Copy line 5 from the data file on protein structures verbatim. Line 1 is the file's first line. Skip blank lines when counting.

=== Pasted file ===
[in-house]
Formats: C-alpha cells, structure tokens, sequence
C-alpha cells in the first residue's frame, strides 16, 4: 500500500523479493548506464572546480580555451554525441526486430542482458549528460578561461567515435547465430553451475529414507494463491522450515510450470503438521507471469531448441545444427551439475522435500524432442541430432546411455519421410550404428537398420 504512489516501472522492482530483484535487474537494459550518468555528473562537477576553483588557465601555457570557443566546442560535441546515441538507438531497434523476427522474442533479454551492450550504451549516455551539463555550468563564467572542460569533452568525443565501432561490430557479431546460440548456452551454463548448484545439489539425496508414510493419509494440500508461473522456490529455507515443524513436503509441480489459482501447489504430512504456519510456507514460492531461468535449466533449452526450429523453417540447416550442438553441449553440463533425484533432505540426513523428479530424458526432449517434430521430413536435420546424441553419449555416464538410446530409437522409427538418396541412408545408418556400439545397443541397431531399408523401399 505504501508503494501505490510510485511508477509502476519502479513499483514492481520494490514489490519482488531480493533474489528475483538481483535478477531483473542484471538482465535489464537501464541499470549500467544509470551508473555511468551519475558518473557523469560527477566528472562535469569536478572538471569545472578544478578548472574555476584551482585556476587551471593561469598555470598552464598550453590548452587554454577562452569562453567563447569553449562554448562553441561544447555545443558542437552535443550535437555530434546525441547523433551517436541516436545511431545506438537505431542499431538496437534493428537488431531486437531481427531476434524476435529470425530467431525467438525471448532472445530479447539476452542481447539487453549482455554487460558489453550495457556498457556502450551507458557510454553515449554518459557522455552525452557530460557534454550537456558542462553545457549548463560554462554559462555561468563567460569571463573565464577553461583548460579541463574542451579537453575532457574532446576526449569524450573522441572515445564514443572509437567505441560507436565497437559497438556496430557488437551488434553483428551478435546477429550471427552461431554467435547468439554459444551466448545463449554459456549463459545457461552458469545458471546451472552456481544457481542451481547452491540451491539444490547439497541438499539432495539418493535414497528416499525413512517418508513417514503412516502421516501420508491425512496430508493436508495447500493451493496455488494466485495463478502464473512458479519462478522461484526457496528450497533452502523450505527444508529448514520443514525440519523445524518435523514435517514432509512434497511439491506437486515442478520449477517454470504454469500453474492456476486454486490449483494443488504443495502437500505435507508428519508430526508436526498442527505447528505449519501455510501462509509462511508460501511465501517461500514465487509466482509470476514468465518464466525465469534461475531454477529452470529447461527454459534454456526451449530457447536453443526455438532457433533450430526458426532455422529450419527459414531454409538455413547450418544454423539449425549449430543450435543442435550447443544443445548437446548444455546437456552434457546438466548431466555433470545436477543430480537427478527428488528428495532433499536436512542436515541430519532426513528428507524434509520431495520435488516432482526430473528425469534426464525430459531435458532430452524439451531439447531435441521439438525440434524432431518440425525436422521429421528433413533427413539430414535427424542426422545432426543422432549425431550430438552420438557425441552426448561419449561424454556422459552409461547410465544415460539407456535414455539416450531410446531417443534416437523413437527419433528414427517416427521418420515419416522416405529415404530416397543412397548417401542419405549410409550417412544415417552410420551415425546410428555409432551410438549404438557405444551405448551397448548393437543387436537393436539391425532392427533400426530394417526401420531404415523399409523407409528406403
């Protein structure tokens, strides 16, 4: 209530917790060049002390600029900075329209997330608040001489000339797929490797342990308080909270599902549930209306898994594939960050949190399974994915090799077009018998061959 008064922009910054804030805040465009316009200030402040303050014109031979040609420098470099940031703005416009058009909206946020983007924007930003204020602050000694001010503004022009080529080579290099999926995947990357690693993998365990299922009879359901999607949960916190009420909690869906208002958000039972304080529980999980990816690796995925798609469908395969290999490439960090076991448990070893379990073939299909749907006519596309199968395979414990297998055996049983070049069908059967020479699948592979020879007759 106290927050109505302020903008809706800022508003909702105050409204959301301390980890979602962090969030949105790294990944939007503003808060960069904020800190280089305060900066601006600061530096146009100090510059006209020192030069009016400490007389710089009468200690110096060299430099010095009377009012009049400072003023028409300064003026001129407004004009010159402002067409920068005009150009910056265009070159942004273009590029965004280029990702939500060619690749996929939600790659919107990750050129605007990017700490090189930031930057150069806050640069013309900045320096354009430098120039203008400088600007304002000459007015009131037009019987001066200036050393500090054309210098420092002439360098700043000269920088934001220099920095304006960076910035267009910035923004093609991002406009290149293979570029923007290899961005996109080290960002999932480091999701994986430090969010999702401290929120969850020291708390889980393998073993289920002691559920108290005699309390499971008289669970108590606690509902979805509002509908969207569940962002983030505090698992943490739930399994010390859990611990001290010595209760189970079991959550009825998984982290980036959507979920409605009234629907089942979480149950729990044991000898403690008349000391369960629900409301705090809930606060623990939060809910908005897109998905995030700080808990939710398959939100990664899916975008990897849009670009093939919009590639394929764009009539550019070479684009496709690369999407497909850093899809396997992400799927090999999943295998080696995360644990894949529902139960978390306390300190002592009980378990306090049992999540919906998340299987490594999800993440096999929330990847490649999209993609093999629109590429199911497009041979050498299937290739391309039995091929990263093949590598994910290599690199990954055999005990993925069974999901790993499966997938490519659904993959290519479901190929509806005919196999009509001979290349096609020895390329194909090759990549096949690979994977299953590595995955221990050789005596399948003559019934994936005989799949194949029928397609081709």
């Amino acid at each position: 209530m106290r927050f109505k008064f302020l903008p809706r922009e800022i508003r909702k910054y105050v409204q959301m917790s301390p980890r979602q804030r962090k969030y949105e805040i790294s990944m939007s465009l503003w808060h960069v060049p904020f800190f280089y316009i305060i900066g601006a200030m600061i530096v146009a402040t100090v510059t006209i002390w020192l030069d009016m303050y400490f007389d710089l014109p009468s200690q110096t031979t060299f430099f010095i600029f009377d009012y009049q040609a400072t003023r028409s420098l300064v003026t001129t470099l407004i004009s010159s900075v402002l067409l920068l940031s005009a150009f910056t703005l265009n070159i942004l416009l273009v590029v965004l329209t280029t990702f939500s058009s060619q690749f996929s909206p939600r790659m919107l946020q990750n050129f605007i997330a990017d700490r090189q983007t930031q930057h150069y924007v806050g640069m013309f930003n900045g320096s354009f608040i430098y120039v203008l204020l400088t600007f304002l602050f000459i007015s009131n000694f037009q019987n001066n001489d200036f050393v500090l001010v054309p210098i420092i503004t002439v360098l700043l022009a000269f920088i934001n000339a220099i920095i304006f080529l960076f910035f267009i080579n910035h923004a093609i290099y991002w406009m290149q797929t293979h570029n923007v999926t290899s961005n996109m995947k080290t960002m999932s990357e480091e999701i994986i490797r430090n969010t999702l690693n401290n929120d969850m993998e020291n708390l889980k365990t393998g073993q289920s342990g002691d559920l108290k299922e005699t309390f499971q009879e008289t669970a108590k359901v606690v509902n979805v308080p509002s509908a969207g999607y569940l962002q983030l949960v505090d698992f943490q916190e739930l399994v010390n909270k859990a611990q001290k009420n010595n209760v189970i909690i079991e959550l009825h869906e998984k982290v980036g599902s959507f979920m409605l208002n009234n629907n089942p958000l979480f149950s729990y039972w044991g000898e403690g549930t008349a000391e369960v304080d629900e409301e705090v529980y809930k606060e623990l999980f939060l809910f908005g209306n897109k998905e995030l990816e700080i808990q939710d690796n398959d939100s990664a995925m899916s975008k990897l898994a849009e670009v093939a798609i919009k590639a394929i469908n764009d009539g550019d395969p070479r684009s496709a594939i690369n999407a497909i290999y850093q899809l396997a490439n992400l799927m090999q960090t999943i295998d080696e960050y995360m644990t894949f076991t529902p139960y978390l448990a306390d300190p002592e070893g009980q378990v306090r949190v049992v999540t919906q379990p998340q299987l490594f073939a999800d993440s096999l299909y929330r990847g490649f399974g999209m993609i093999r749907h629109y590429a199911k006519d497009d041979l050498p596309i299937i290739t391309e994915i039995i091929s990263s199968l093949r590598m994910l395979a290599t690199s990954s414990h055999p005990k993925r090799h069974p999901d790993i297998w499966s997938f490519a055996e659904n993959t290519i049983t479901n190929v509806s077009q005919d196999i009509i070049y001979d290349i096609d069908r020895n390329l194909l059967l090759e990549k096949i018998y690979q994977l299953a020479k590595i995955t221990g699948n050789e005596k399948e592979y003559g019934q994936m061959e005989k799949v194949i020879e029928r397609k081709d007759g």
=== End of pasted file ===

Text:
């Amino acid at each position: 209530m106290r927050f109505k008064f302020l903008p809706r922009e800022i508003r909702k910054y105050v409204q959301m917790s301390p980890r979602q804030r962090k969030y949105e805040i790294s990944m939007s465009l503003w808060h960069v060049p904020f800190f280089y316009i305060i900066g601006a200030m600061i530096v146009a402040t100090v510059t006209i002390w020192l030069d009016m303050y400490f007389d710089l014109p009468s200690q110096t031979t060299f430099f010095i600029f009377d009012y009049q040609a400072t003023r028409s420098l300064v003026t001129t470099l407004i004009s010159s900075v402002l067409l920068l940031s005009a150009f910056t703005l265009n070159i942004l416009l273009v590029v965004l329209t280029t990702f939500s058009s060619q690749f996929s909206p939600r790659m919107l946020q990750n050129f605007i997330a990017d700490r090189q983007t930031q930057h150069y924007v806050g640069m013309f930003n900045g320096s354009f608040i430098y120039v203008l204020l400088t600007f304002l602050f000459i007015s009131n000694f037009q019987n001066n001489d200036f050393v500090l001010v054309p210098i420092i503004t002439v360098l700043l022009a000269f920088i934001n000339a220099i920095i304006f080529l960076f910035f267009i080579n910035h923004a093609i290099y991002w406009m290149q797929t293979h570029n923007v999926t290899s961005n996109m995947k080290t960002m999932s990357e480091e999701i994986i490797r430090n969010t999702l690693n401290n929120d969850m993998e020291n708390l889980k365990t393998g073993q289920s342990g002691d559920l108290k299922e005699t309390f499971q009879e008289t669970a108590k359901v606690v509902n979805v308080p509002s509908a969207g999607y569940l962002q983030l949960v505090d698992f943490q916190e739930l399994v010390n909270k859990a611990q001290k009420n010595n209760v189970i909690i079991e959550l009825h869906e998984k982290v980036g599902s959507f979920m409605l208002n009234n629907n089942p958000l979480f149950s729990y039972w044991g000898e403690g549930t008349a000391e369960v304080d629900e409301e705090v529980y809930k606060e623990l999980f939060l809910f908005g209306n897109k998905e995030l990816e700080i808990q939710d690796n398959d939100s990664a995925m899916s975008k990897l898994a849009e670009v093939a798609i919009k590639a394929i469908n764009d009539g550019d395969p070479r684009s496709a594939i690369n999407a497909i290999y850093q899809l396997a490439n992400l799927m090999q960090t999943i295998d080696e960050y995360m644990t894949f076991t529902p139960y978390l448990a306390d300190p002592e070893g009980q378990v306090r949190v049992v999540t919906q379990p998340q299987l490594f073939a999800d993440s096999l299909y929330r990847g490649f399974g999209m993609i093999r749907h629109y590429a199911k006519d497009d041979l050498p596309i299937i290739t391309e994915i039995i091929s990263s199968l093949r590598m994910l395979a290599t690199s990954s414990h055999p005990k993925r090799h069974p999901d790993i297998w499966s997938f490519a055996e659904n993959t290519i049983t479901n190929v509806s077009q005919d196999i009509i070049y001979d290349i096609d069908r020895n390329l194909l059967l090759e990549k096949i018998y690979q994977l299953a020479k590595i995955t221990g699948n050789e005596k399948e592979y003559g019934q994936m061959e005989k799949v194949i020879e029928r397609k081709d007759g």